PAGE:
Royal Dutch Shell Group .com Rotating Header Image

AP Worldstream: Oil prices dip on expectations of higher U.S. stocks, but Nigeria, Iran concerns linger

Feb 23, 2006
Crude oil prices slipped Thursday as expectations of higher U.S. oil inventories calmed a market that has been rattled recently by supply disruptions in Nigeria and Iran's nuclear program.
Light sweet crude for April delivery fell 27 cents to US$60.74 a barrel in electronic trading on the New York Mercantile Exchange. The contract fell more than a US$1 Wednesday to settle at $61.01 a barrel.
Prices fell amid expectations that weekly U.S. oil inventory data, to be released Thursday, will show crude and gasoline stocks grew but distillate fell. The report was to be released a day later than usual because of the Presidents Day holiday in the U.S. this week.
But some analysts said the concerns about Iran and Nigeria would continue to support prices.
“People are looking at the inventory data,” said Tetsu Emori chief commodities strategist at Mitsui Bussan Futures in Tokyo. “But once actual figures are announced, the price may rebound. The market is more focused on political risk like Nigeria and Iran in the medium and longer term.”
Oil prices spiked earlier this week on news that militants in Nigeria attacked a Royal Dutch Shell PLC-operated pipeline switching station on Monday and a boat they claimed housed Nigerian military personnel. That, and an earlier attack, has forced Shell to halt the flow of about 455,000 barrels a day.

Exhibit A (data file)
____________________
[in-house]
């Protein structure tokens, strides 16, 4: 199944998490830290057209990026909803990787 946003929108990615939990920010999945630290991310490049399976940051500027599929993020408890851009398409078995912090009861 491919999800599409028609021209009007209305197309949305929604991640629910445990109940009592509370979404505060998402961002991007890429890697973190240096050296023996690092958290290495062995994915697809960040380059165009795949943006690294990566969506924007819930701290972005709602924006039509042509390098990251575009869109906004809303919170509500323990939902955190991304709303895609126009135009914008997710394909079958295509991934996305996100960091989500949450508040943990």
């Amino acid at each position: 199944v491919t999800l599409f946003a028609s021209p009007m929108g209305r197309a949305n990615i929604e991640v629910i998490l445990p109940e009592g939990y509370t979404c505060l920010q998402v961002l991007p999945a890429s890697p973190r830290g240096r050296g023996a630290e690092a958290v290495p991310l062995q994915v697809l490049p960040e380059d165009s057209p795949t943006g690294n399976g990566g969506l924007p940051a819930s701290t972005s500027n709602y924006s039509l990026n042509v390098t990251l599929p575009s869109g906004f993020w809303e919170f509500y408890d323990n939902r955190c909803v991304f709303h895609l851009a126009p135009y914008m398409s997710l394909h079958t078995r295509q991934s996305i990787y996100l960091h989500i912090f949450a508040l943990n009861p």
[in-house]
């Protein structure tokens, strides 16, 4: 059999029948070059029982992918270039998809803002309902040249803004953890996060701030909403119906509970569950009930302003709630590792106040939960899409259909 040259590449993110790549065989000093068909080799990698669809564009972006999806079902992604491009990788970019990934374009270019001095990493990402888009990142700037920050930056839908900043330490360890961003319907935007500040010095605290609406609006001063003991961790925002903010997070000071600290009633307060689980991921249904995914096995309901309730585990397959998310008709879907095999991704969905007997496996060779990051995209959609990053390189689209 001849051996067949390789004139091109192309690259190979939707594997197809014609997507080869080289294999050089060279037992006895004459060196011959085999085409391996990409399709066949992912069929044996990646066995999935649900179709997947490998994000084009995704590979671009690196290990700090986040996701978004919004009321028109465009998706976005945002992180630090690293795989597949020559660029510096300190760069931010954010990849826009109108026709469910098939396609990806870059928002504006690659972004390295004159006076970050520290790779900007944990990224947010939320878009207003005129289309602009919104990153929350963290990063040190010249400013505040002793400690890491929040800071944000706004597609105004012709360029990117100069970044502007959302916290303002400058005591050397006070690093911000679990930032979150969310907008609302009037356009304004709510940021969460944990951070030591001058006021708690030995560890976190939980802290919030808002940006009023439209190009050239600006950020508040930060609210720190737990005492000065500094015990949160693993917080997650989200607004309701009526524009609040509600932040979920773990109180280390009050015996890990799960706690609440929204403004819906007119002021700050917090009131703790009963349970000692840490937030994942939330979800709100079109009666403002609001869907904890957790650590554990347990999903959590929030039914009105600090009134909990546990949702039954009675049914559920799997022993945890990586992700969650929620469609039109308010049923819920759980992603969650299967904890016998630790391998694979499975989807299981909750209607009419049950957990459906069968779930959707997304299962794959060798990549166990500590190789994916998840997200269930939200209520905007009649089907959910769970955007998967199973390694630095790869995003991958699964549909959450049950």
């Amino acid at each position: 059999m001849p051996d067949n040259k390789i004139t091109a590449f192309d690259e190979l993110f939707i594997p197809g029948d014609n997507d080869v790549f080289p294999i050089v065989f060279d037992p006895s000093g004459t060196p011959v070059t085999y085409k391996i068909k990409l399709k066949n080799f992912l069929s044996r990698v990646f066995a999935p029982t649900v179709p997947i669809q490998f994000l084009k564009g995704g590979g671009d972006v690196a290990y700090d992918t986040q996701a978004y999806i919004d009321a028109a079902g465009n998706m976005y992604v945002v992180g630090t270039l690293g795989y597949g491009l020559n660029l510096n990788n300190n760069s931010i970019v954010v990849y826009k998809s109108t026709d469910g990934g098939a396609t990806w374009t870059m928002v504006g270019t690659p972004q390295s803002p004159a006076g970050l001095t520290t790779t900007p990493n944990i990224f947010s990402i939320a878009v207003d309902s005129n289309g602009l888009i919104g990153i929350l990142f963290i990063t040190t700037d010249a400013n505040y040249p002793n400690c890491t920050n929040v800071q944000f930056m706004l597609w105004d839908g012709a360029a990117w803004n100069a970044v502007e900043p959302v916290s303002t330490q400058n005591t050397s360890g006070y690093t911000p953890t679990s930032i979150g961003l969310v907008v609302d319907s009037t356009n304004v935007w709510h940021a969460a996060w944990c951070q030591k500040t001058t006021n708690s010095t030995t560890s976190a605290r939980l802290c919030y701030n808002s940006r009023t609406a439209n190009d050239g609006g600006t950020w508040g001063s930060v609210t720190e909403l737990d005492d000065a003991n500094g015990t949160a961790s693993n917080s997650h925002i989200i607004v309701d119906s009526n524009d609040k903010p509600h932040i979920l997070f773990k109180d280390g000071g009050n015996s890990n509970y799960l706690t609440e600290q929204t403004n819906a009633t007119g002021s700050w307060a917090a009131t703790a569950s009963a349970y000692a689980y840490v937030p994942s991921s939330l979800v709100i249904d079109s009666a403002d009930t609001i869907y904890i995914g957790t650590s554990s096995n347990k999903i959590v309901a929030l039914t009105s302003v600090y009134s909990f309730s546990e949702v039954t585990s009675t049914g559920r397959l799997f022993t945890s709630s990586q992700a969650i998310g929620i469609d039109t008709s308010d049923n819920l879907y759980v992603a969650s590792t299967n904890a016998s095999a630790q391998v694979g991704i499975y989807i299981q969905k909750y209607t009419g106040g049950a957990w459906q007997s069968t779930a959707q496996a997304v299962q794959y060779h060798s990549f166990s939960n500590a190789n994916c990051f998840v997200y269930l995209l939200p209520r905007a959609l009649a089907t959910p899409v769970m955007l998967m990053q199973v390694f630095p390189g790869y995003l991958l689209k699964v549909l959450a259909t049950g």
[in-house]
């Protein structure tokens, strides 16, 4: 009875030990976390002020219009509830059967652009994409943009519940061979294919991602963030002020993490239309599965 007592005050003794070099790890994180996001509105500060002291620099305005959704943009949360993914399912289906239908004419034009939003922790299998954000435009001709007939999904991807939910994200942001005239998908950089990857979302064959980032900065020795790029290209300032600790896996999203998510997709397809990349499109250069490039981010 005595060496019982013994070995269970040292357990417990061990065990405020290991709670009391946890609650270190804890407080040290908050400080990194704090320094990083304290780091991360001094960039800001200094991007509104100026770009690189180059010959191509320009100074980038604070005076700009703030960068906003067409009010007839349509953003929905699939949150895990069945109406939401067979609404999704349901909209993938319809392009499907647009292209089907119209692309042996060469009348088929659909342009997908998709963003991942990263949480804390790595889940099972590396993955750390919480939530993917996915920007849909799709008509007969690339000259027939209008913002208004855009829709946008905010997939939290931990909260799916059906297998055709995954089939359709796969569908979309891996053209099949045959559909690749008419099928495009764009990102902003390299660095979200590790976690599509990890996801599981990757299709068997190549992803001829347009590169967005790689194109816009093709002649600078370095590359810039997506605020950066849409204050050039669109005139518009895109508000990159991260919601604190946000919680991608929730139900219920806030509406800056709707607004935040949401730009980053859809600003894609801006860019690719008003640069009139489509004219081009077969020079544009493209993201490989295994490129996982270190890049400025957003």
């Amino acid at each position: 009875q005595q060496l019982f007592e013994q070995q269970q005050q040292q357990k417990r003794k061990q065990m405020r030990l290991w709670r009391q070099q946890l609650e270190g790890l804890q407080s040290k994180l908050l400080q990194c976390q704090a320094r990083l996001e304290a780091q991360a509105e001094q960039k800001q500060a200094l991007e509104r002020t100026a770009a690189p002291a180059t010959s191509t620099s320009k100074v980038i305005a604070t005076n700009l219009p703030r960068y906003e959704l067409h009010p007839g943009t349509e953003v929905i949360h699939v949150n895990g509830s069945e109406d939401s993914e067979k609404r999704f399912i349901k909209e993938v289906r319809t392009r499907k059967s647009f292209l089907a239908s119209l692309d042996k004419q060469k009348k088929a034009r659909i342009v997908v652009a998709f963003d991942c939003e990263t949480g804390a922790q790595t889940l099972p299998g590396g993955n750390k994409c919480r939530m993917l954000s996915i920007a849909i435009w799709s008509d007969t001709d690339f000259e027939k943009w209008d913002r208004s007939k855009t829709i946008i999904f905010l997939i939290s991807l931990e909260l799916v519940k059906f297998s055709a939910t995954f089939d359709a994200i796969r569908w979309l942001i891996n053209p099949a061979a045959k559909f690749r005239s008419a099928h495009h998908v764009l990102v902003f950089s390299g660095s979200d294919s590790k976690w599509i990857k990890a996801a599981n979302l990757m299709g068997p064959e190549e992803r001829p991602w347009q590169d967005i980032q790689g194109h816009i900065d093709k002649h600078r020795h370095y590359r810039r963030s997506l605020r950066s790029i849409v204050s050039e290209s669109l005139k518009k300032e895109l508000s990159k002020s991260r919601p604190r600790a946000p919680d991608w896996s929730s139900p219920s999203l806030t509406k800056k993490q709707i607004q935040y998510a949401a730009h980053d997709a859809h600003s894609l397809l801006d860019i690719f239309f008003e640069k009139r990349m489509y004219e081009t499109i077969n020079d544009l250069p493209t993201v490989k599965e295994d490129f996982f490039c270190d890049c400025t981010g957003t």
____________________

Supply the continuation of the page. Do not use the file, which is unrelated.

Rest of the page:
Light, sweet Nigerian crude is in high demand, especially in the United States, making the latest supply disruptions all the more important, traders said.
The Nigerian militants, who are pressing for the release of two of the region's leaders from prison and greater control of oil revenues, have threatened to fire rockets at any ships transporting crude oil from Nigeria.
Nigeria is Africa's leading oil exporter and the United States' fifth-largest supplier, usually exporting 2.5 million barrels daily. Recent attacks on oil facilities by a militant group have cut production there by nearly 20 percent.
Meanwhile, traders remained somewhat concerned about Iran, OPEC's No. 2 producer, after Iran and Russia completed the two days of inconclusive talks Tuesday on Russia's offer to enrich uranium for Tehran to avert suspicions that Iran could divert the nuclear fuel for atomic weapons. That comes amid Western pressure to impose sanctions against Iran.
Nymex gasoline futures were down 0.2 cent to US$1.4745 per gallon, while heating oil futures dipped 0.31 cent to $1.6490 a gallon. Natural gas futures declined 6.3 cents to $7.220 per 1,000 cubic feet.

This website and sisters,,,, and, are owned by John Donovan. There is also a Wikipedia segment.

Comments are closed.